Then before you know it, it turns out he’s a reckless bank robber who leads you on one of the best foot chases ever done on film, which includes throwing a pit bull in your face, turning a gas pump into a flamethrower, and after that upping the stakes by kidnapping your hot girlfriend and killing your partner.

We’ve all been there, right? Or maybe just Keanu Reeves has, as FBI agent Johnny Utah, who infiltrates a group of tight-knit surfers who also rob banks, led by Patrick Swayze’s (RIP) Bodhi. It’s the definition of bad bromance, as Bodhi expertly taps into Utah’s worst, most reckless instincts and leaves you thinking that Utah could do so much better.

I was sure shaking my head as Utah allowed Bodhi to go out in style, surfing the most monstrous wave ever, rather than making him suffer the consequences for all the blood he shed.

“Point Break” may try too hard and shamelessly objectify every woman onscreen, but it’s got those awesome shootouts, Utah jumping out of a plane without a parachute, and that iconic moment of him shooting his revolver into the air in frustration as Bodhi goes on his merry way. What a ride.


10. The Fox And The Hound (1981)

The Fox and the Hound (1981)

This is a friendship that not only defies society, but nature itself. A fox named Todd (Mickey Rooney) and a hunting dog named Copper (Kurt Russell) meet when they’re too young and naïve to know that they’re destined to become enemies. So their adulthood comes with a few complications that includes serious injuries and a predictable rift. But when friends fight, it usually doesn’t lead to one trying to track down and kill the other.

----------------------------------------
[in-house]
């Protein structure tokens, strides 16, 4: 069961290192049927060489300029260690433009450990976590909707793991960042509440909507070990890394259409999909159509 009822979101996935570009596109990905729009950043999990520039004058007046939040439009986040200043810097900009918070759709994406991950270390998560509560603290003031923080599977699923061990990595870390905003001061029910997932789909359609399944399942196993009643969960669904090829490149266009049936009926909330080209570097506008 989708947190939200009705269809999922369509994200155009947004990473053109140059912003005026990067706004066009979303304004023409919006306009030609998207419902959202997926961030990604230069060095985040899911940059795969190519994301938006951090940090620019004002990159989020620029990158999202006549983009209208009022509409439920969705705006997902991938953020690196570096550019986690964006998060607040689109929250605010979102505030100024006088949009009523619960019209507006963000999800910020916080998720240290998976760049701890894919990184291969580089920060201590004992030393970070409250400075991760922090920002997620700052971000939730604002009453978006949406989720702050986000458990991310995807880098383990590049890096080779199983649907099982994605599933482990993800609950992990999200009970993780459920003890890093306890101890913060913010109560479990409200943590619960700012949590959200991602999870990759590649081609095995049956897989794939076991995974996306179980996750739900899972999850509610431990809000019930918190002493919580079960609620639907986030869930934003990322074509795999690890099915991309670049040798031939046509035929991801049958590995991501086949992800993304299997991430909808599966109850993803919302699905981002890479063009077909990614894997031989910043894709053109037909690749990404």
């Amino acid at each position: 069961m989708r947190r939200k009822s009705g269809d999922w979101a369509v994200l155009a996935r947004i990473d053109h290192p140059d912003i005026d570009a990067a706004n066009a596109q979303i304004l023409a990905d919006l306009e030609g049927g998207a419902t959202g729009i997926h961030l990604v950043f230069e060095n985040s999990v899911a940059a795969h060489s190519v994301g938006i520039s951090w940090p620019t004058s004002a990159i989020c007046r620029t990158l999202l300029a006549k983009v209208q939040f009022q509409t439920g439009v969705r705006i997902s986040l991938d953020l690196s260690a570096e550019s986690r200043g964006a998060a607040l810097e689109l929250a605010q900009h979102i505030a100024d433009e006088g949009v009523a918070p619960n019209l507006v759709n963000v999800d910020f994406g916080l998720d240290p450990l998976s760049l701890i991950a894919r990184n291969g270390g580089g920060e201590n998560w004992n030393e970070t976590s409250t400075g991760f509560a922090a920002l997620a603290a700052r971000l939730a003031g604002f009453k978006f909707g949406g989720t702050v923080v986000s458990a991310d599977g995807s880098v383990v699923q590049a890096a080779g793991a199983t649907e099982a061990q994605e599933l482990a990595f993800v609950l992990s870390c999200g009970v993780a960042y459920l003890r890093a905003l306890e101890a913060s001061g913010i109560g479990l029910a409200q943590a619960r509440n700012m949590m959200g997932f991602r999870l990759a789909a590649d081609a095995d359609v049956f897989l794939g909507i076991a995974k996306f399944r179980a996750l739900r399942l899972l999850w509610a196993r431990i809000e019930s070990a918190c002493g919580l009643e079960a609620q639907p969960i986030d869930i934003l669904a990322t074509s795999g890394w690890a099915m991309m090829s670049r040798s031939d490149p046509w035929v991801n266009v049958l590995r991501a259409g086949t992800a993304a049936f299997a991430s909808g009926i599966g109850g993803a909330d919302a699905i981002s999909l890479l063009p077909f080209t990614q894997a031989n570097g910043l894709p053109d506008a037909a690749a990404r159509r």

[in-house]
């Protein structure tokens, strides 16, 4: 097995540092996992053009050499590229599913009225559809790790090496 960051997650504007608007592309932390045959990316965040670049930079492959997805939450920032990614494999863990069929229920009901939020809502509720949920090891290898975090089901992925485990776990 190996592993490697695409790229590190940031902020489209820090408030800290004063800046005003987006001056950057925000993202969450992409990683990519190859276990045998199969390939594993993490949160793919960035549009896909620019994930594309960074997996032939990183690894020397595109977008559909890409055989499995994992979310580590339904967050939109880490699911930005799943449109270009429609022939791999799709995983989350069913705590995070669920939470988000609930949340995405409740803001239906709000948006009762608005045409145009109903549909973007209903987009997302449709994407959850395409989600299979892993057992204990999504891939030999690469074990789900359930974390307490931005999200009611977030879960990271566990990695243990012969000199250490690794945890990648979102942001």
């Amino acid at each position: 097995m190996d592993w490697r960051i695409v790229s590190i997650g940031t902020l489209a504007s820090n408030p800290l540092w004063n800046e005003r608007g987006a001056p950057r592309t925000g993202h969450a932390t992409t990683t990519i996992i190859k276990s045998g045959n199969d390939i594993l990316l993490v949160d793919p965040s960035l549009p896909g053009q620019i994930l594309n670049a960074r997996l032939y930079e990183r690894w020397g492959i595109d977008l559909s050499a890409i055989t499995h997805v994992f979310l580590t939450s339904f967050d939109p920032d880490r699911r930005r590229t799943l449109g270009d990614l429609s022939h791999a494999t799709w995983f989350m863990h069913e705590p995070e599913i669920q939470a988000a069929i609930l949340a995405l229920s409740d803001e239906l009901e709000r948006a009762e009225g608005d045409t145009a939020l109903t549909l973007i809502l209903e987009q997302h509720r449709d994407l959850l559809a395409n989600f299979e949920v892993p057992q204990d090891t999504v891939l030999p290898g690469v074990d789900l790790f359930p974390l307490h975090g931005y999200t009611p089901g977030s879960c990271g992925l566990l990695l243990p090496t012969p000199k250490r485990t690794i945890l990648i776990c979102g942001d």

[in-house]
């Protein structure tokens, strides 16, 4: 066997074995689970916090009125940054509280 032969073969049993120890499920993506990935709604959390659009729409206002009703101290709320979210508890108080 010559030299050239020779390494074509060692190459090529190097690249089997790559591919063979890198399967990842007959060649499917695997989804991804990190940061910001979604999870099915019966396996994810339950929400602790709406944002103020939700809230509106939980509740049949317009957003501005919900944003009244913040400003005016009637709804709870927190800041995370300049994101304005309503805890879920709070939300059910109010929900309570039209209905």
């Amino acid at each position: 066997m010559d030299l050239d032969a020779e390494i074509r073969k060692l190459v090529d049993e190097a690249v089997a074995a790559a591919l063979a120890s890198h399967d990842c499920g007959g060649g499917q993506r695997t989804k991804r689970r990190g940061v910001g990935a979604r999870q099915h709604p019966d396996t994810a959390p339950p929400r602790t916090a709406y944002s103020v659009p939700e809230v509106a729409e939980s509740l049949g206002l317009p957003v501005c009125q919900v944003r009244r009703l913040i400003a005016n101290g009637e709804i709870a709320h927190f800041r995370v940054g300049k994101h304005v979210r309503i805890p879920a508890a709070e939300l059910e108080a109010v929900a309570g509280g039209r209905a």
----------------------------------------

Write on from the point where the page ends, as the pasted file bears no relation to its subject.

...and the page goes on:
So yeah, it means major stakes in a frigging Disney movie of all things. It’s one of their more thoughtful, adult offerings, as the cute childhood scenes and likewise predictable reconciliation doesn’t necessarily mean they will ever be as close as they once were.


9. Superbad (2007)


High school always seems like it’ll last forever. For those who don’t fit a very clearly defined blueprint for popularity, it can seem like a constant parade of humiliation. But it’s still the only world you know, and leaving it is generally a cause for fear and anxiety, especially when it means parting ways from your best friend.

And when those best friends are Jonah Hill and Michael Cera, with supporting turns from the likes of Bill Hader, Emma Stone, and Seth Rogen, their pain is our pain. Plus, it’s always nice when the people playing high schoolers actually look and talk like high schoolers, complete with all the awkward, embarassing scenarios that are inevitable when we are at the mercy of those raging, all-powerful teenage hormones.